At last we’re no longer under the parenting microscope. We had our adoption visit at court last week which marks the end of professional involvement in our lives, hopefully forever. The hearing itself was not what I expected, and the significance of will take a while to sink in.
The court process part of adoption is often the one that adopters know nothing about. It has the potential to be the most stressful part though. The stress comes from 2 things. Firstly, the lack of control and information about the process. The second is due to the way adoption hearings have to take place.
In the early 2000s, the Government brought in new legislation which changed the way adoption hearings were conducted. Previously, if the court made a care order where the plan was for adoption, it also made a freeing order. This did as it says on the tin and freed the child for adoption. Once the appeals process had been exhausted for that order, birth parents didn’t receive notice of the adoption hearing. That meant it was just for the adopters and the child and the order was made at that hearing.
The new legislation changed things massively. It meant that freeing orders were replaced with placement orders. It also meant birth parents had to receive notice of the adoption hearing. This led to a major change in the way hearings were conducted because of the risk of everyone being at the same place at the same time. Effectively, they are now dealt with in 2 parts. The first part is the hearing that birth parents are given notice of. They can attend and if they do, they can ask for permission to oppose the adoption order.
I think this change is unfair to birth parents. It gives them false hope that they have a realistic chance of bringing their child home. The sad reality in the majority of cases is that they don’t. Even if they are allowed to file a statement, the bar is extremely high in terms of what they have to prove to show their circumstances have changed sufficiently. Even then, the court can say it’s in the child’s best interests to stay where they are.
Birth parents didn’t attend the hearings for either of our children. In one sense, I was relieved. But I was also disappointed. I was disappointed that mum in particular didn’t fight for her daughters. I haven’t walked in her shoes and suffered the experiences she has, but I don’t understand why she didn’t fight for them. That’s something that’s going to be difficult for our daughters to understand in the future.
Once the adoption order is made, the court fixes a second hearing where the adopters and the child attend. This has become known as the celebration hearing. It’s proper name is an adoption visit. The visit for little Miss felt like a big thing. Some of our close family and friends came along and it really felt like a celebration. It marked the end of professional involvement and I felt like I was finally a mum. Until then, because in theory our application for the order could be refused, I didn’t feel properly like her mum.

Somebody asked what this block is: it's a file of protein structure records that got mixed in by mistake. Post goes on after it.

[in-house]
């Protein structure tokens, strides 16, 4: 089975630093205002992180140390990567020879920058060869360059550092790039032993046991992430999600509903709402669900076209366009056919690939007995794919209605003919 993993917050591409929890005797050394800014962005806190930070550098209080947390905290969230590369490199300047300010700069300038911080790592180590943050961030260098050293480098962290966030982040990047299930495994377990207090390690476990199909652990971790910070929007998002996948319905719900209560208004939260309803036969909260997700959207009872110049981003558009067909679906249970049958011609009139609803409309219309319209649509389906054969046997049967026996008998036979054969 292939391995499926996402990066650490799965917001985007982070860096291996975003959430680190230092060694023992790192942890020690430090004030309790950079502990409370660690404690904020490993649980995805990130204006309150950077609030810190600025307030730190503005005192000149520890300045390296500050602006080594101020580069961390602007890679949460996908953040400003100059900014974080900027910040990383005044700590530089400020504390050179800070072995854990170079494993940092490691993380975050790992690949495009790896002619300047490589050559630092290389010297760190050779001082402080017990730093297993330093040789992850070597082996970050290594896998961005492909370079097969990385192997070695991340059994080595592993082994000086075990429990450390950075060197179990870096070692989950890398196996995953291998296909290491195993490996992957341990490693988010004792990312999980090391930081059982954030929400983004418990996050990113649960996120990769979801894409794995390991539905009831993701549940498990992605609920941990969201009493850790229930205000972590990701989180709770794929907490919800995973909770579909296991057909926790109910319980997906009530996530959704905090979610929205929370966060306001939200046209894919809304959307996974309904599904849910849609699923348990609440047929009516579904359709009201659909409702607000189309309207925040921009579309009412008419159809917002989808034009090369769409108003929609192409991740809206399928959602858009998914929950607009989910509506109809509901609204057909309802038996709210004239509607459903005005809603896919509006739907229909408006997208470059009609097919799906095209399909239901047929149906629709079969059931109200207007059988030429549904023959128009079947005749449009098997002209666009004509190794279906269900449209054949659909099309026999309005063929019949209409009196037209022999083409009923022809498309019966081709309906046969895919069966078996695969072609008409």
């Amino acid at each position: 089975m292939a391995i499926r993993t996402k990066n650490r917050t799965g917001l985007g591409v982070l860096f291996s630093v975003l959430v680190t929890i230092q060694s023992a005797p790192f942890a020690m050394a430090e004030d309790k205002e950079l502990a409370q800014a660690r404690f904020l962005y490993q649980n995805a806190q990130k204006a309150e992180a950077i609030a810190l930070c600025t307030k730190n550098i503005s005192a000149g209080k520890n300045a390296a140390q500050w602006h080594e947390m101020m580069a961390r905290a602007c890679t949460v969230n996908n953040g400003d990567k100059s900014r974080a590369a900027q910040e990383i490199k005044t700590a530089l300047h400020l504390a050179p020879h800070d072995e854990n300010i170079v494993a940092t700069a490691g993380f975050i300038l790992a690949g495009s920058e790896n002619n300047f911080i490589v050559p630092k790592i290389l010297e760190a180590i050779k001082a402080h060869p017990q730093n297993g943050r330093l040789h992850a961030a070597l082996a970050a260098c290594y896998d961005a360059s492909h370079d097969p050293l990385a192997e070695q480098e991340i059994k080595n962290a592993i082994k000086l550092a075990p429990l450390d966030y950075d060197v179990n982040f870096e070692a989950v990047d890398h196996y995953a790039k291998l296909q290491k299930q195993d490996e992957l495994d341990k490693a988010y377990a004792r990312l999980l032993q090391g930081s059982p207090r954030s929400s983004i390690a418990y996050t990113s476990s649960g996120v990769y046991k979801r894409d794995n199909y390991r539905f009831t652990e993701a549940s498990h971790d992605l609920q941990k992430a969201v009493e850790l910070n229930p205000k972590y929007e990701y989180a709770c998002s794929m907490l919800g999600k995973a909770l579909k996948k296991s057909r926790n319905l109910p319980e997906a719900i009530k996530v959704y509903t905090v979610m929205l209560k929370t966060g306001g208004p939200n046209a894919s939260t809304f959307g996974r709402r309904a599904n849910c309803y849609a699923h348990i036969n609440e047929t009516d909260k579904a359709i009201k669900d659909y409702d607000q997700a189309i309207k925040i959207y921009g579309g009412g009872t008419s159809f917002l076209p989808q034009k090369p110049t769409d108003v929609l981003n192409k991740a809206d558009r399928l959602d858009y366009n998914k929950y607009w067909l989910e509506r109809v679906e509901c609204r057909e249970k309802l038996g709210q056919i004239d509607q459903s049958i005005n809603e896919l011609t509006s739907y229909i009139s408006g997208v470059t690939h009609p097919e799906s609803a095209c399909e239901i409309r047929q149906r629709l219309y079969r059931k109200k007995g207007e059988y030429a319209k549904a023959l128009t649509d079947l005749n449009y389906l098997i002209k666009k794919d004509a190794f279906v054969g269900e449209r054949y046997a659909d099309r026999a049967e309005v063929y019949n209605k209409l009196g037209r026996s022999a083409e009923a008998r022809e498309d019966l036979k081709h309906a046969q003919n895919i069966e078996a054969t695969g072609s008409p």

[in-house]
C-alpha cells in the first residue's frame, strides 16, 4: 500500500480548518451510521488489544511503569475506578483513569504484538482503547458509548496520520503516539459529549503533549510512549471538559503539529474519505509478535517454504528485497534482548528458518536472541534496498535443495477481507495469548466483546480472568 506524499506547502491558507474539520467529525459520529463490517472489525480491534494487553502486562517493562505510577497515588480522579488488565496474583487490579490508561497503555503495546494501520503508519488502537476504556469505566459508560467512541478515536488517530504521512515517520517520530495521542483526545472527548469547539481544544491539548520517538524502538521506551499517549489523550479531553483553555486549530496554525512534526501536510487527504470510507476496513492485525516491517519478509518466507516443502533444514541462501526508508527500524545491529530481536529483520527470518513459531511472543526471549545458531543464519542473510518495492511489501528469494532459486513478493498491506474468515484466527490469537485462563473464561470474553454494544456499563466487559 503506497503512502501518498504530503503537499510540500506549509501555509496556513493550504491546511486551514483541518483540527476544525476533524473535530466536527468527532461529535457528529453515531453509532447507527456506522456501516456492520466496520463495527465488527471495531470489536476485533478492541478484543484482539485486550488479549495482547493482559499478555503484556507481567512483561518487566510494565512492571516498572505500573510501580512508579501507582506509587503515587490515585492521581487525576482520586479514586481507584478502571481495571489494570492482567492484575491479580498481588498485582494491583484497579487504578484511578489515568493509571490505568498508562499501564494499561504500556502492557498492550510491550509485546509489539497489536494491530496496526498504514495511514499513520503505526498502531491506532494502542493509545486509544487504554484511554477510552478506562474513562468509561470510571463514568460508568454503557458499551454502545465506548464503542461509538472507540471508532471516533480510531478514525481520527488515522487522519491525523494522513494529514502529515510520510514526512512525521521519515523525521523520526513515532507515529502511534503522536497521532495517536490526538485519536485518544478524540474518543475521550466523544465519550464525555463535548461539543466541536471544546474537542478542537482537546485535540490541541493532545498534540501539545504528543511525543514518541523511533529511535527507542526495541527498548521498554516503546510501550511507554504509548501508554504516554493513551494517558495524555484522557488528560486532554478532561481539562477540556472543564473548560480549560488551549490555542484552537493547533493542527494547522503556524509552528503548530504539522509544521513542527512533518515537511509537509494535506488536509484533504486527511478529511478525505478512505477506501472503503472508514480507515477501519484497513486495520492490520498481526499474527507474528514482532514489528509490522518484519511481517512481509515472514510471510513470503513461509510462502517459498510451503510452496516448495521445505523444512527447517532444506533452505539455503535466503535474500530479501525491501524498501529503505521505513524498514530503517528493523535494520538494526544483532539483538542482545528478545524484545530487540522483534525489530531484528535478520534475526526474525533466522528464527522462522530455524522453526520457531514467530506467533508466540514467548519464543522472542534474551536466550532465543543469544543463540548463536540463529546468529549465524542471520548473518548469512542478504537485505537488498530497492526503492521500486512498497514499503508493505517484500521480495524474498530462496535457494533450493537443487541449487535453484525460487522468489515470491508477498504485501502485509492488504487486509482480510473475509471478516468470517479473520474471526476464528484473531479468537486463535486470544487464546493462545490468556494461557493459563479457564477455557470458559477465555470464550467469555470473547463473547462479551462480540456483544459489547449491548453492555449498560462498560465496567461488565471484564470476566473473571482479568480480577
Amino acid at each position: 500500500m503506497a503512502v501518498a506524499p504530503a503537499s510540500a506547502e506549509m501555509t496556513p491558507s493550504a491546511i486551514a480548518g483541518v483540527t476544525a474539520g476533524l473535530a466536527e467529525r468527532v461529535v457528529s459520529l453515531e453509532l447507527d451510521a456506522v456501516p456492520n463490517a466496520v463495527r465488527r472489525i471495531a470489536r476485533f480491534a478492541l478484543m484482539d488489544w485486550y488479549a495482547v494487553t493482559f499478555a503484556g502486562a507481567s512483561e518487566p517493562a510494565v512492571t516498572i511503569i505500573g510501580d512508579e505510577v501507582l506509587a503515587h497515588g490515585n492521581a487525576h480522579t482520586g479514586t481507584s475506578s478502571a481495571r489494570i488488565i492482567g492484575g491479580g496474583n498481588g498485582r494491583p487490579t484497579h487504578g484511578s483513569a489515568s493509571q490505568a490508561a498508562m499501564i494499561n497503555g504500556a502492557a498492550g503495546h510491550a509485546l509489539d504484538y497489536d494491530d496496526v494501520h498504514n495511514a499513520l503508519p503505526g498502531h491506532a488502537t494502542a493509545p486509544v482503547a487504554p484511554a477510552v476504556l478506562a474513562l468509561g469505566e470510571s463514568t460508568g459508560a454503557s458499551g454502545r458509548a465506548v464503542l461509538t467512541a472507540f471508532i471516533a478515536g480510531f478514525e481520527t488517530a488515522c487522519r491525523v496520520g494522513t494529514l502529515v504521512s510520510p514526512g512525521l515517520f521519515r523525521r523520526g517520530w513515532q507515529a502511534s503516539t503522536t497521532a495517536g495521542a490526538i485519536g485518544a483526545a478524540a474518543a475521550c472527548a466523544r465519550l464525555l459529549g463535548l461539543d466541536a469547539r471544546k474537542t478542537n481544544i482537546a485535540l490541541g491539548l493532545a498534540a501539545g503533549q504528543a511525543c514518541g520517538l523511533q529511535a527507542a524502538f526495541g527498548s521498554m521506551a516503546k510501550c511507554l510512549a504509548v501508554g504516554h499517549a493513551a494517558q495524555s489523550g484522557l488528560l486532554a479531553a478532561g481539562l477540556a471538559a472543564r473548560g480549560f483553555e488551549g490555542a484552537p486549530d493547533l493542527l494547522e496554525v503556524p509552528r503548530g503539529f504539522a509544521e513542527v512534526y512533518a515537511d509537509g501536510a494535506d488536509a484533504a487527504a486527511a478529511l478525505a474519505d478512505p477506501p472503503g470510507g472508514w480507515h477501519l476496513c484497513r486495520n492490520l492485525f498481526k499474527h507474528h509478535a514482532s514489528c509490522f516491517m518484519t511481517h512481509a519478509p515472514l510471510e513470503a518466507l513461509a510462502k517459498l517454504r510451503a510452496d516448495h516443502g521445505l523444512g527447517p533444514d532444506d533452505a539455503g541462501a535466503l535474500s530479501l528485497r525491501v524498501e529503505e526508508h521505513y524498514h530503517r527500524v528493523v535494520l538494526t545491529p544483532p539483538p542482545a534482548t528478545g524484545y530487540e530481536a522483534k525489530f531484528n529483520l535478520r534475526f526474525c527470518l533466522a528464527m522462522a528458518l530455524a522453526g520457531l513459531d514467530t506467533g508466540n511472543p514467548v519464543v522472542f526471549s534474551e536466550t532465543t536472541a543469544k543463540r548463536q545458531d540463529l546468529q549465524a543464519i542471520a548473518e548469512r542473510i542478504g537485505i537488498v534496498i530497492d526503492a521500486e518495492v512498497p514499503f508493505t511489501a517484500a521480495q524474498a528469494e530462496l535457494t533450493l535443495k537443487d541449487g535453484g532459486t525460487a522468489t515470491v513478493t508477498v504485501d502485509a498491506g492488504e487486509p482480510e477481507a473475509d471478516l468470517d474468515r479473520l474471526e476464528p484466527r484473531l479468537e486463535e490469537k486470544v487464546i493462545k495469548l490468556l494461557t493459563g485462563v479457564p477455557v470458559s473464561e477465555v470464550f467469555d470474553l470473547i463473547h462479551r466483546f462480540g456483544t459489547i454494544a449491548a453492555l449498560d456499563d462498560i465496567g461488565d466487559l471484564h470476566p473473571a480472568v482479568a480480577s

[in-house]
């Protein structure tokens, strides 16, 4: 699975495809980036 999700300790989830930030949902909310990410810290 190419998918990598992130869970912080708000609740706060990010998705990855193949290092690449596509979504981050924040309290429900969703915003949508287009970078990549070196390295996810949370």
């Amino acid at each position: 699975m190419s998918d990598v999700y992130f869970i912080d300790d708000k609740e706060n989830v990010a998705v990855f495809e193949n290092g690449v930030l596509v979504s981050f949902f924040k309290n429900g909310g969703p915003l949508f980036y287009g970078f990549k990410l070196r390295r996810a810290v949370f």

This time the hearing was very different. Despite it being May, the weather was awful. We had a 10 minute walk from where we parked to the court and we got absolutely drenched. The only thing that made me smile was seeing my husband using little Miss’s Elsa umbrella because that’s the only one we have!
We had to report to security at the back of the building, rather than going in through the main public entrance as we’d done last time. I sometimes work in the court building where our hearing was held, but going in the back way and being taken straight into the court room meant I couldn’t get my bearings. It was very dark and miserable and felt like we were being hidden away. I understand why the procedure has changed due to security issues, but it made me feel like we shouldn’t be there.
It didn’t feel like the big celebration the first one had been. In some ways, it should have been more of a celebration because we didn’t expect to have a second child. She is an absolute blessing to our family, but it felt like the hearing didn’t reflect that.
However the hearing was, it is the end of social services involvement. That’s a big thing. I’ve really struggled over the last few months to come to terms with the enormity of what we’ve been through to become a family of 4. I know part of the problem is that I think about it all too much, but that’s just the way that I am. We’ve been so incredibly lucky to have been chosen to be parents to our beautiful girls. And although the hearing wasn’t quite what I’d hoped it would be, it was still a celebration. It’s the end of one chapter and the start of a new one as we try and work out how to be a family of 4.